AP Human Geography Ch. 2 Vocab

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age distribution
A model used in population geography that describes the ages and number of males and females within a given population; also called a population pyramid.
agricultural density
ratio of # of farmers to the total amount of land suitable for agriculture
agricultural revolution
time when humans first began domesticating plants and animals and no longer relied entirel on hunting and gathering
arithmetic density
total # of people divided by the total land area
carrying capacity
largest number of individuals of a population that a environment can support
census
A complete enumeration of a population.
child mortality rate
Number of deaths per thousand children within the first five years of life.
contraception
the use of devices or drugs to prevent conception
Cornucopians
optimists who question limits-to-growth analyses and contend that markets effectively maintain a balance between population resources and the environment.
crude death rates (CDR)
the number of deaths per thousand a population in a given year
crude birth rates (CBR)
the number of live births per thousand a population in a given year
demographic equation
The formula that calculates population change. The formula finds the increase (or decrease) in a population. The formula is found by doing births minus deaths plus (or minus) net migration. This is important because it helps to determine which stage in the demographic transition model a country is in.
demographic transistion
The process of change in a society’s population from high crude birth and deth rates and low rate of natural increase, all the way to low crude birth and death rates, low rate of natural increase and an increased population
demography
scientific study of population characteristics
dependency ratio
# of people under the age 15 and over age 64, compared to the # of people active in the labor force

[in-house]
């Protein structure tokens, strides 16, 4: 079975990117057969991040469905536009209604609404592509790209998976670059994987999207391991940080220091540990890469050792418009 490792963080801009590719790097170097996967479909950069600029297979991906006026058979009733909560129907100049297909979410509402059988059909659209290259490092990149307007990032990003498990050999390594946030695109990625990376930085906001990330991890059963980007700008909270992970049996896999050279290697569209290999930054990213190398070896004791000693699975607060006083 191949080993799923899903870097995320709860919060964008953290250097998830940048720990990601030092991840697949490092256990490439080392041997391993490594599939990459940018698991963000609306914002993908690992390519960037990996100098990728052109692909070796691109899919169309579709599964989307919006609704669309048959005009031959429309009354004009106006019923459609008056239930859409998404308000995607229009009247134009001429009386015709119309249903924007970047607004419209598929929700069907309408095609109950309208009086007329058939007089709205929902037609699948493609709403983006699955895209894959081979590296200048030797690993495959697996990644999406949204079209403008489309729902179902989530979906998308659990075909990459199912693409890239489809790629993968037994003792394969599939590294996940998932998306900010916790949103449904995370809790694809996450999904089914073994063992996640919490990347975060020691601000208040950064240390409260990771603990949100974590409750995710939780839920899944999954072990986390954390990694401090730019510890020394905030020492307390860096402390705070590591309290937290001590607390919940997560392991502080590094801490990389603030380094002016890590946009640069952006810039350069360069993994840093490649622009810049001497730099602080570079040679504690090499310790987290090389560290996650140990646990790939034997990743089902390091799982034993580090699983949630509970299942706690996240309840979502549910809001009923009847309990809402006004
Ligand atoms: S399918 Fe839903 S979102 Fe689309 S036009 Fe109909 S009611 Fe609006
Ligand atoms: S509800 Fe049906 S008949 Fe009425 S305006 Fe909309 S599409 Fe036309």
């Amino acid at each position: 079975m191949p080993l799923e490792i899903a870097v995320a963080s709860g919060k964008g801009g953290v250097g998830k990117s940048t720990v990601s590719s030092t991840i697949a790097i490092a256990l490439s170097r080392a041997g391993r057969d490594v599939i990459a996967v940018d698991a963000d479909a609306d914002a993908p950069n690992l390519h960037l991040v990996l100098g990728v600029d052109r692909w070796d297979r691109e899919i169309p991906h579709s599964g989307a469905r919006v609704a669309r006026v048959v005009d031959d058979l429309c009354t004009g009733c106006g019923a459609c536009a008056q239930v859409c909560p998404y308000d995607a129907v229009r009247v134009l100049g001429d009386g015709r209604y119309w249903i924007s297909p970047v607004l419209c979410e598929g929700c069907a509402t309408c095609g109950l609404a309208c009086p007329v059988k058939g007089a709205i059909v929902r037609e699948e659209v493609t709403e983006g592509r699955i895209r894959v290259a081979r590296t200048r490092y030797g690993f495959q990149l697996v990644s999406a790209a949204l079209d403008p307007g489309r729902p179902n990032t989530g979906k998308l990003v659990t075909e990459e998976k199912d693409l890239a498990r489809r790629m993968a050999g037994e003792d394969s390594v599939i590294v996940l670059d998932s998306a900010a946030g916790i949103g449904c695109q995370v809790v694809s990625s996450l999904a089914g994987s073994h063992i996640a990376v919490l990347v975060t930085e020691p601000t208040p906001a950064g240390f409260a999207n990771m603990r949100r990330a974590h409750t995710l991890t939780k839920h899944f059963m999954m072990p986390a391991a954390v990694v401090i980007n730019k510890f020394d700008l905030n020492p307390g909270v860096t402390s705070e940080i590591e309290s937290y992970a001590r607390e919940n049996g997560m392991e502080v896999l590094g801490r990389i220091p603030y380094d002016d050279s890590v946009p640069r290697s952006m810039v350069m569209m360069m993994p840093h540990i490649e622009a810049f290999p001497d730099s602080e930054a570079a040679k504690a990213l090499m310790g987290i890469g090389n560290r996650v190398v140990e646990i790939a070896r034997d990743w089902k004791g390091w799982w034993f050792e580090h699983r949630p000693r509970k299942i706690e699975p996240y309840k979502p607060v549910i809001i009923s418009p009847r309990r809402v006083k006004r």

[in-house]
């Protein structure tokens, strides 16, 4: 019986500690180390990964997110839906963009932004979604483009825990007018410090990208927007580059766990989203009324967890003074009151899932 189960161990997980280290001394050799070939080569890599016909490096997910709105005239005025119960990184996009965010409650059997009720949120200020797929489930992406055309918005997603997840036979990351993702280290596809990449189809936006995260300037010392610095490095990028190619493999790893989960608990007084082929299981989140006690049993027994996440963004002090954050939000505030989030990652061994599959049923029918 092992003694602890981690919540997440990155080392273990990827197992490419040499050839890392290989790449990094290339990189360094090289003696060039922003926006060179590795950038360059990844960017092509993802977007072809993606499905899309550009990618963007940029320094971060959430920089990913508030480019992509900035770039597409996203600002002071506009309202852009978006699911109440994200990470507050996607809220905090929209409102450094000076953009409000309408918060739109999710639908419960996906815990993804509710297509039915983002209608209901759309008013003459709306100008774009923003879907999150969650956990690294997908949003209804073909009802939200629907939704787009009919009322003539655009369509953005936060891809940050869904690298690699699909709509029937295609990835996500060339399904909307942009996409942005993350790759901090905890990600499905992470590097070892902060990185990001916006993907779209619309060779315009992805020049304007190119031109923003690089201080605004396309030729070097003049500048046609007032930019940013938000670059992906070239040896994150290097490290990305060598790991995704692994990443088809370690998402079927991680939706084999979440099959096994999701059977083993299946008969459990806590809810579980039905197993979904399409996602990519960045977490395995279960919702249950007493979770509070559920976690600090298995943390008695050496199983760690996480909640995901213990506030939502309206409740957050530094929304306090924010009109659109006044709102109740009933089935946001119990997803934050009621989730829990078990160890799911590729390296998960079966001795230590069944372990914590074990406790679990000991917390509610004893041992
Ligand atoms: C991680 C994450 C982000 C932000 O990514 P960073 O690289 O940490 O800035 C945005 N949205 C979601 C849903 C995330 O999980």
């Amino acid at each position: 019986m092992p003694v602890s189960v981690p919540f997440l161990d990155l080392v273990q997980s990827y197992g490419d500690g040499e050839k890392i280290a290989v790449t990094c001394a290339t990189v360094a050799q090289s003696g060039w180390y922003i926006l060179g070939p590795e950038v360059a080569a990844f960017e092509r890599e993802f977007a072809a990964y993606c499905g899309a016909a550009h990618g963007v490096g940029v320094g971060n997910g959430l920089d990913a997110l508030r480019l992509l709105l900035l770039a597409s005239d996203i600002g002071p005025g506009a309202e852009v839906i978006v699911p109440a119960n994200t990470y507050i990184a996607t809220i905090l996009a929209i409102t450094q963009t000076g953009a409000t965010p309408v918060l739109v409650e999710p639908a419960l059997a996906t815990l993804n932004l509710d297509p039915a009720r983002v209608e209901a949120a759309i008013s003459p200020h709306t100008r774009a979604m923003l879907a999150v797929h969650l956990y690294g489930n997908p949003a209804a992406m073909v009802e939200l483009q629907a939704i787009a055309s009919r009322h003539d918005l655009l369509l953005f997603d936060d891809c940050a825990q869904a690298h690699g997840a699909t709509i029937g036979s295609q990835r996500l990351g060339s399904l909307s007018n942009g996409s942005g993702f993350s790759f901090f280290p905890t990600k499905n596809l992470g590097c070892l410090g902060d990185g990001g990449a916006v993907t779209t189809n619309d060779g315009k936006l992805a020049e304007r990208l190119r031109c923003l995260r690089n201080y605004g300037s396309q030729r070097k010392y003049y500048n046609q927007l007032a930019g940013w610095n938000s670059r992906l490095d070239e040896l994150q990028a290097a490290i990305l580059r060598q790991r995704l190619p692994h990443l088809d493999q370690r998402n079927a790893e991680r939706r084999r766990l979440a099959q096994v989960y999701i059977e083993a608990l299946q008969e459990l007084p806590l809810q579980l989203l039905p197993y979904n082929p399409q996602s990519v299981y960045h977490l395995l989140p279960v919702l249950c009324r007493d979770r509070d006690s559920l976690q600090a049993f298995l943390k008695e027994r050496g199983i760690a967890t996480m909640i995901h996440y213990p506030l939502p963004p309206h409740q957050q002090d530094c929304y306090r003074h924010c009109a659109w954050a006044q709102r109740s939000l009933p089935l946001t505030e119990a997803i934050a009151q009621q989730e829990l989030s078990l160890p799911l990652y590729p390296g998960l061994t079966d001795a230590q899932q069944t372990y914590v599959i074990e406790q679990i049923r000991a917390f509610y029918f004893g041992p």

doubling time
# of years needed to double a population, assuming a constant rate of natural increase
ecumene
The portion of Earth’s surface occupied by permanent human settlement
epidemiological transition
distinctive causes of death in each stage of the demographic transition
epidemiology
Branch of medical science concerned with the incidence, distribution, and control of diseases that affect large numbers of people.
infant mortality rate (IMR)
The total number of deaths in a year among infants under one year old for every 1,000 live births in a society.
J-curve
a growth curve that depicts exponential growth
life expectancy
The average number of years an individual can be expected to live, given current social, economic, and medical conditions. Life expectancy at birth is the average number of years a newborn infant can expect to live.
Malthus, Thomas
Was one of the first to argue that the worlds rate of population increase was far outrunning the development of food population. This is important because he brought up the point that we may be outrunning our supplies because of our exponentially growing population.
medical revolution
Medical technology invented in Europe and North America that is diffused to the poorer countries of Latin America, Asia, and Africa. Improved medical practices have eliminated many of the traditional causes of death in poorer countries and enabled more people to live longer and healthier lives.
pronatalism
an ideology promoting many children, emerges as a key value on farm families
antinatalism
Official policies designed to discourage births
natural increase rate (NIR)
The percentage growth of a population in a year, computed as the crude birth rate minus the crude death rate.
neomalthusians
a belief that the world is characterized by scarcity and competition in which too many people fight for few resources. Pessimists who warn of the global ecopolitical dangers of uncontrolled population growth
overpopulation
The number of people in an area exceeds the capacity of the environment to support life at a decent standard of living.
pandemic
Disease that occurs over a wide geographic area and affects a very high proportion of the population.
physiological density
The number of people per unit of area of arable land, which is land suitable for agriculture.
population agglomerations
When populations cluster around cities and have suburbs and cities and such
population pyramids
a bar graph representing the distribution of population by age and sex.
replacement fertility
the number of children a couple must have to replace themselves (2.1 developed, 2.7 developing)
S-curve
a curve that depicts logistic growth; shape of an “S”
sex ratio
The number of males per 100 females in the population.
total fertility rate (TFR)
The average number of children a woman will have throughout her childbearing years.
zero population growth
A decline of the total fertility rate to the point where the natural increase rate equals zero.
Categories: Geography